The biologist view of this phase is that the most resilient species are the ones that can both survive their worst environment but also be healthy enough to successfully go around the cycle one more time.  So minimal survival is not sufficient.

Moderate Strategy: Improving

The moderate environment is when the somewhat boring strategy of improving is best.  In this environment the little things add up.  Your engineers and quants and other expert employees are the best asset of the company.

Improve is a resilience strategy because these improvements are small and carefully implemented.  The moderate environment still is dangerous and changes must be made carefully.

It is a little tricky to see the start of a moderate environment, the indications of its start are mostly negative – extreme events, both good and bad become less and less common.  Those of us with a financial background will mostly feel at home in the moderate background.  The Greenspan-led “Great Moderation” from 1984 to 2001, was an extended period with only moderate ups and downs in the economy.  Our abilities to help to carefully fine tune a company to maximize its efficiency were very valuable and in demand.

But it is important to realize that that very push for efficiency gradually starts to reduce resilience and in some ways that Great Moderation with the almost 20-year period of improve strategy created the fragility that helped to make the Great Recession so toxic.

Uncertain Strategy: Diversity

Finally, in uncertain times diversity is the best resilience strategy.  That means that you need to move away from the strategies that concentrated all of your investment into those things that you did best and instead limit the degree to which your firm is dependent on any one product, or territory or distributor or supplier or manufacturing process.  You have also been building up your firm’s cash position.  And, as the uncertain times persist, you start to see opportunities to acquire smaller firms who can help to broaden your base even further.

With the diversify strategy, you are admitting that you are not really sure what will come next:  that any of your business units may be the next growth opportunity or any might well tank completely.

However, you need to be aware that the diversify mindset is toxic when the uncertain period ends.  Then you will need to shrug off the slow and careful decision-making and the under-commitment.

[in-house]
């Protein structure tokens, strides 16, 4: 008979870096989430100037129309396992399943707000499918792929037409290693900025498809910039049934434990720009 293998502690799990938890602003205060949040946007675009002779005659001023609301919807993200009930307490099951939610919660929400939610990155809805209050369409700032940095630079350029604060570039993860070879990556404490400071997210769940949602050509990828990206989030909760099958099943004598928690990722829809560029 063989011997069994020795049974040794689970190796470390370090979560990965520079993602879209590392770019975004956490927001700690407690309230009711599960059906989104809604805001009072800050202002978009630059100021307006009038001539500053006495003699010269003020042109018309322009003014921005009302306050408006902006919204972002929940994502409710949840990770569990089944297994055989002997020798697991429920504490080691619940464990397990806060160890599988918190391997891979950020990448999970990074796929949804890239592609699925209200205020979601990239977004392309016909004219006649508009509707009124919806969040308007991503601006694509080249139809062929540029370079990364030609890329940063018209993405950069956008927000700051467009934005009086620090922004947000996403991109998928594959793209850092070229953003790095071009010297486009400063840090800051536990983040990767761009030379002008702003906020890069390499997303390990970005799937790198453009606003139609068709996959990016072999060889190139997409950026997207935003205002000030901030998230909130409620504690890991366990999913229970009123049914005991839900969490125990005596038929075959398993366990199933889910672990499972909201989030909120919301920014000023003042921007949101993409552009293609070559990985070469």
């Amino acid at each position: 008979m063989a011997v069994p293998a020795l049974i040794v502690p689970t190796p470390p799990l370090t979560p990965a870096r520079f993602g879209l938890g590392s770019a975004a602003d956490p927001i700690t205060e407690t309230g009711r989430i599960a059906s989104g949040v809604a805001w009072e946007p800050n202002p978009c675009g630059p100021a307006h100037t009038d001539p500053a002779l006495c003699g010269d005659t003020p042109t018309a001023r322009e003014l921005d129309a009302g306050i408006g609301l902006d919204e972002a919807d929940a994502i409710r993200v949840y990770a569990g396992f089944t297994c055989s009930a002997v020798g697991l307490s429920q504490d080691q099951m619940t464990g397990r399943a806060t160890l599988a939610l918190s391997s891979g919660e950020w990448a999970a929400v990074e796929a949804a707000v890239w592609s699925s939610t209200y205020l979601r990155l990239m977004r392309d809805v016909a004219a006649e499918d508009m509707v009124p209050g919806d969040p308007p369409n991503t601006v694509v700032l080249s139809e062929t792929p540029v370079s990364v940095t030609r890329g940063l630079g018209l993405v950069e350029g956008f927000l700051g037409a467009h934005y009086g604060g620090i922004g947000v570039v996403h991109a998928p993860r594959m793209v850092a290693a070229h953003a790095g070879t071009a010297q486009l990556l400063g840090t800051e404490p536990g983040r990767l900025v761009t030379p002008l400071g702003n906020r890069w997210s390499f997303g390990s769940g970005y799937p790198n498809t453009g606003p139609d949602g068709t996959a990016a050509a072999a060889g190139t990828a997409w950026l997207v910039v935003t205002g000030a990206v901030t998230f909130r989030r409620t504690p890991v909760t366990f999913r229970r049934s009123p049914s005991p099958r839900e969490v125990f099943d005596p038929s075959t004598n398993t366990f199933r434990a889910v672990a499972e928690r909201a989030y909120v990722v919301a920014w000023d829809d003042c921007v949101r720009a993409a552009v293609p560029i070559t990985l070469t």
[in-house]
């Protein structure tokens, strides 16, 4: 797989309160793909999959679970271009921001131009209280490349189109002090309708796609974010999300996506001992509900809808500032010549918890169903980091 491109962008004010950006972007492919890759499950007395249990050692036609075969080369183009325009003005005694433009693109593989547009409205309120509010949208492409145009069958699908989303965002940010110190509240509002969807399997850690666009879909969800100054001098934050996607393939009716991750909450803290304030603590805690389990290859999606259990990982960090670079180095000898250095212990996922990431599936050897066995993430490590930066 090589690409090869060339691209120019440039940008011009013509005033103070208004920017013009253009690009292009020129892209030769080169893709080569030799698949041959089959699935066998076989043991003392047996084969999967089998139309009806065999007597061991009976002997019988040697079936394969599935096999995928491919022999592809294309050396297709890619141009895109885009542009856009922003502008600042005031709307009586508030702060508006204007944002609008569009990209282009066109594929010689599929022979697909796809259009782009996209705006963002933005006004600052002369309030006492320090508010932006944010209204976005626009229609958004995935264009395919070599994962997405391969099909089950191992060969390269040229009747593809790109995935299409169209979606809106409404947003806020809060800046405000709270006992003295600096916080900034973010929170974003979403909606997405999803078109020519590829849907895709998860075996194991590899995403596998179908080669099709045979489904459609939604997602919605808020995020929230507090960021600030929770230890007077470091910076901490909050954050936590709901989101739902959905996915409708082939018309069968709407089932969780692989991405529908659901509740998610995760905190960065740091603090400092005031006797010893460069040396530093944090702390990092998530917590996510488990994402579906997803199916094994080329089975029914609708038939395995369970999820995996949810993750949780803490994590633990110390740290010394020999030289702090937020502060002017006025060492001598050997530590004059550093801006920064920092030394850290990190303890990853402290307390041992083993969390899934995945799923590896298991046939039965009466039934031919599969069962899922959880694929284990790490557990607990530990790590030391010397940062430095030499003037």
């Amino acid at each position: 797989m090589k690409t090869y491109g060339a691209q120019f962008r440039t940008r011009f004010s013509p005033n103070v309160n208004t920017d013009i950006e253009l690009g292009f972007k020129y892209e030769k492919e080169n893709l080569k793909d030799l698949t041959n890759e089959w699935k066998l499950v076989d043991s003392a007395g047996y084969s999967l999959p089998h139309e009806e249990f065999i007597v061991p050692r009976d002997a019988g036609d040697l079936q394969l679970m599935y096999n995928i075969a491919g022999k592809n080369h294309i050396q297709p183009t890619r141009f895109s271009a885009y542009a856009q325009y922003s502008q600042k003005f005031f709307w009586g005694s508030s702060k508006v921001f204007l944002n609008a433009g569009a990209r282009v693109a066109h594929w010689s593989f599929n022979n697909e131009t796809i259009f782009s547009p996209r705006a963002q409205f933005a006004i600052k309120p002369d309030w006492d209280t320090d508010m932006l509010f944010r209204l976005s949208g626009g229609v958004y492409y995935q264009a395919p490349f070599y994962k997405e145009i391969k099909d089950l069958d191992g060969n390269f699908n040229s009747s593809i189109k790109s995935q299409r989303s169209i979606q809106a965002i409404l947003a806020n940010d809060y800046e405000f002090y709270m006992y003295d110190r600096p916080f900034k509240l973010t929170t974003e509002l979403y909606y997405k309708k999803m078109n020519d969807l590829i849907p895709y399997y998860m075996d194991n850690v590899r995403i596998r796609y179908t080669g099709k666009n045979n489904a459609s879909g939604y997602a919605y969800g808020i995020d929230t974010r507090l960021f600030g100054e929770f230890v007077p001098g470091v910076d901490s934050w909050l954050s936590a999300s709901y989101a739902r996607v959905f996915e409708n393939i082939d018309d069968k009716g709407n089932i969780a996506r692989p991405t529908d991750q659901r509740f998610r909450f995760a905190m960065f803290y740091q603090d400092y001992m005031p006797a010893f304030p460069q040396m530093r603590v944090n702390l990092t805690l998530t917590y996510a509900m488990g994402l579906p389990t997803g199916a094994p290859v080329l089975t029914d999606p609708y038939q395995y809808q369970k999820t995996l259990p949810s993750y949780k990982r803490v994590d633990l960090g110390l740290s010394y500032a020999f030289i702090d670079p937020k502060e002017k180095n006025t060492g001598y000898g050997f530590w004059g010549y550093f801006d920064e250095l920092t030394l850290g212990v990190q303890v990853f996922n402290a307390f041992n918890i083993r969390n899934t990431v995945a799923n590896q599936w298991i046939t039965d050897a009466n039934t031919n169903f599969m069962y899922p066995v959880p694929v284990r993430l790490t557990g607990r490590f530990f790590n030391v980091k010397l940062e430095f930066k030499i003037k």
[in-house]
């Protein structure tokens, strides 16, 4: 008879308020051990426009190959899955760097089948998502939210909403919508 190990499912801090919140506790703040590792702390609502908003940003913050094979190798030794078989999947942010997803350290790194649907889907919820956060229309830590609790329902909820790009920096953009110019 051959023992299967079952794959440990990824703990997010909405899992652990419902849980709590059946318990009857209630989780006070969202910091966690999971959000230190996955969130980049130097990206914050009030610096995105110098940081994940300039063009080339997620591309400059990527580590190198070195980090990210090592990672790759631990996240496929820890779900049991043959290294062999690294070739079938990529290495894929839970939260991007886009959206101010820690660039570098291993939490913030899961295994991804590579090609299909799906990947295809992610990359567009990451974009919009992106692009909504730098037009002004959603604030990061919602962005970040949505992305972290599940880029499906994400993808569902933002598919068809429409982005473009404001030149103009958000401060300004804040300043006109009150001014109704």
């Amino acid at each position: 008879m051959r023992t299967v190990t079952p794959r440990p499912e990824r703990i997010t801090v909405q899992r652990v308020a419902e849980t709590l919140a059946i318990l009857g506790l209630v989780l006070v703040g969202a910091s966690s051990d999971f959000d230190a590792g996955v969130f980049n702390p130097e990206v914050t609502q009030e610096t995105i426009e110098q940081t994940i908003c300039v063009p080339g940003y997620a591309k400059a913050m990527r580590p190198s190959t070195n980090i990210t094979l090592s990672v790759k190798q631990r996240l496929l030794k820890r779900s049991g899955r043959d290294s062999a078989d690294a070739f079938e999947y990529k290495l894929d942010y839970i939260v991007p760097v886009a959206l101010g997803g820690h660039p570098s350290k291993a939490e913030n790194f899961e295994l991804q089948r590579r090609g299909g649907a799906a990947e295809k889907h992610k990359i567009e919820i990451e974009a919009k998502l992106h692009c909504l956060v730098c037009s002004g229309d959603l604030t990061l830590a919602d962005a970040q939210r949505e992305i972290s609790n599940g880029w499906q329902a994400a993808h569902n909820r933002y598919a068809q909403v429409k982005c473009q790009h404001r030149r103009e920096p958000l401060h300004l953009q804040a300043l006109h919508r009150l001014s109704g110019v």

So What is Next?

What is next will certainly vary by sector.  Some sectors, like energy extraction, have already entered a new boom.  But, for most of us, the likely course is for the uncertainly to gradually reduce and for our environment to slide into a moderate phase.  That may have already happened in your sector.  Have you noticed it?

And when it does, you will be back in the game of promoting efficiency and improvement as the resilience strategy of the firm.  Slow and gradual growth of business and of margins.

Conclusion

Holling said that the species that were the most resilient grew enough when the environment was right so that there were still enough members left at the end of the bust.  And they also were able to avoid making any fatal errors in any of the other environments.

Like in biology, to achieve resilience in the long run a company must:

  • Choose the right resilience strategy in each environment so that the company has the capacity to both survive the next bust, but also come out of it strong enough to thrive and grow in the following cycle of moderate and boom environments
  • Take care not to unconsciously destroy resilience when increasing efficiency
  • Shine a light on those risks in the dark
  • Stress-test your most dangerous risks to find weaknesses
  • Pay attention NOW to what you will need for the next phase of the environment

 

About Dave Ingram

Dave is an Executive Vice President of Willis Re, specialising in theory and practice of ERM for insurers. Based in…
Categories: Reinsurance